Do you feel the vulnerability of this journey you are about to take? Does you stomach tighten with anxiety at the thought of it? You may face hunger. You may face the elements — rain and cold and heat and lightning strike — and have no protection from them. You may be going into hostile territory, where people will reject you, and they may provide you with no hospitality — no shelter, no food. Do you feel your utter dependence? You can not meet your needs on your own. You can not sustain yourself on your own. You are not self-sufficient. You will not be able to figure this out, to plan ahead of time for how you’re going to get your next meal or where you’re going to lay your head. You will need to utterly depend on others to sustain you, on God. And yet, do you feel the power that has been given to you? This strength that is newly in you? This spiritual authority that you now have?
I invite you to open your eyes again and come back to the present.
I wonder: Does Jesus know something we may not, especially those of us who are affluent enough to believe ourselves self-sufficient? That there is a connection between dependence on God and others and spiritual power? That our lack of independence makes us spiritually strong? That this need to rely on God, on others, makes spiritual power accessible to us that would not be accessible were we self-sufficient? Another way to put this is: Is there a connection between dependence on God and others and relational power? Does our lack of independence make us relationally strong? Does the need to rely on God and others make relational power accessible to us that would not be accessible if we were self-sufficient?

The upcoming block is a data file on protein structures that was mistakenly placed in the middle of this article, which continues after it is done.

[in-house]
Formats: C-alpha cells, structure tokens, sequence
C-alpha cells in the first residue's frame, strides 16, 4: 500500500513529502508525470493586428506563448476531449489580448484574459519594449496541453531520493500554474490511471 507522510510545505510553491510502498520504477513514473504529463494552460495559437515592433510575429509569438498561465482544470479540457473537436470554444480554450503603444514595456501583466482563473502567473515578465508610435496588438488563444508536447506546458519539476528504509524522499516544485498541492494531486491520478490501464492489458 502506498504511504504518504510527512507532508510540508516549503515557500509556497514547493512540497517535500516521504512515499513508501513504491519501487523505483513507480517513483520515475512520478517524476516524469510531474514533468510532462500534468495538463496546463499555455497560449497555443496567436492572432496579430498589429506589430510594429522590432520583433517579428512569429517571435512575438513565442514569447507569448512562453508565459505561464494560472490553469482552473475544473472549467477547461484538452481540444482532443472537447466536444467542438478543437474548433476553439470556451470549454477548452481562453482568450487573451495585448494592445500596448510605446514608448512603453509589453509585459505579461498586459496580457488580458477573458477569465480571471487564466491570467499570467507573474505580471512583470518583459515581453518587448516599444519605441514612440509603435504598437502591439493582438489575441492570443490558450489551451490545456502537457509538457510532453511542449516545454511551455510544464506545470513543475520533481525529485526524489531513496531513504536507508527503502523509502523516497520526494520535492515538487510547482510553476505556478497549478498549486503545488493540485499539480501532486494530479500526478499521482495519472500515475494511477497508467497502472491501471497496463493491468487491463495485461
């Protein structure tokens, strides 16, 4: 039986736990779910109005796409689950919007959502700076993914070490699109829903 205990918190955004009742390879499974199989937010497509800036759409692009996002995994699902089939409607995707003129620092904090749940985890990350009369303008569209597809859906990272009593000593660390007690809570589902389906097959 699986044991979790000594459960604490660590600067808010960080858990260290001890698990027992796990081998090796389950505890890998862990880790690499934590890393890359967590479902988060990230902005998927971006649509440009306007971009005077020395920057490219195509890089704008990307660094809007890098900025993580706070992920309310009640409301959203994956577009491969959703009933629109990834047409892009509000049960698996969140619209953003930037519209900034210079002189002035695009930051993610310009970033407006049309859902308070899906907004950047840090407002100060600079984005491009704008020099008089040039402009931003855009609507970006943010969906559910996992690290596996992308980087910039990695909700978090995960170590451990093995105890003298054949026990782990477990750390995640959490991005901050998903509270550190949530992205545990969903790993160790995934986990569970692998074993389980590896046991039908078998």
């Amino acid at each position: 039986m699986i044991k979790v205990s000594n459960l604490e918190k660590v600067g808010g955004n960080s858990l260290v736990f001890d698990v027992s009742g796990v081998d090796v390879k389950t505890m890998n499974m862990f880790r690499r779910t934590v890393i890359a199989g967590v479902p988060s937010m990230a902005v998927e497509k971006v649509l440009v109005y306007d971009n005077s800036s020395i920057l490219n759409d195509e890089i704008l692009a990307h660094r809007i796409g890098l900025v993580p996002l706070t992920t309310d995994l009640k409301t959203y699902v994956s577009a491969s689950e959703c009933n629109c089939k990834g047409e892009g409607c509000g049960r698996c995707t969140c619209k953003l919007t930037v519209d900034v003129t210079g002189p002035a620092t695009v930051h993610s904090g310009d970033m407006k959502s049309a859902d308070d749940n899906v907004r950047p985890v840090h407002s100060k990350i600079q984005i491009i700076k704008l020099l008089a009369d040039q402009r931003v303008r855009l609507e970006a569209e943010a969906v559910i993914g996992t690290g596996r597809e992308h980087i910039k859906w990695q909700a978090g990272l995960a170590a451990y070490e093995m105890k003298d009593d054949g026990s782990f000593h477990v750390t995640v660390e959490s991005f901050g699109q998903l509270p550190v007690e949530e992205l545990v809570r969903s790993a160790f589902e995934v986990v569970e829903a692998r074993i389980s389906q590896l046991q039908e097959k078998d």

As many of you know, Steve and Karen Kreider Yoder are bicycling on a tandem bike and camping across the country. Talk about traveling light! Everything they need — food, shelter, change of clothes, etc. — is somewhere on that tandem bicycle. Karen has been writing almost daily updates, and a recent one speaks into the questions I just raised.
When we’re off the beaten track, my inclination is to “do without.” But then I remember my sister, Ruth Kreider, and I muster up the Ruth Factor and become emboldened to ask anyone anything.
I took on her powers first in the Sierra Nevada. We’d biked up from Cooks Station into National Forest Service land. Close to possible bears, far from any store. So I flagged down a pickup truck that looked local. “I have two questions,” I said. “How do you keep your food safe from bears? And do you perhaps have a cold beer?” Larry and Sydney were experts in wilderness camping. “You’re welcome to keep your food in our cab. In the morning, just knock on the window, and we’ll open up. Sorry, we don’t have beer.” One problem solved. An hour later as our rice and curry was ready, they walked over with a bottle of wine. “We don’t have beer, but you’re welcome to this,” they said, handing us the bottle.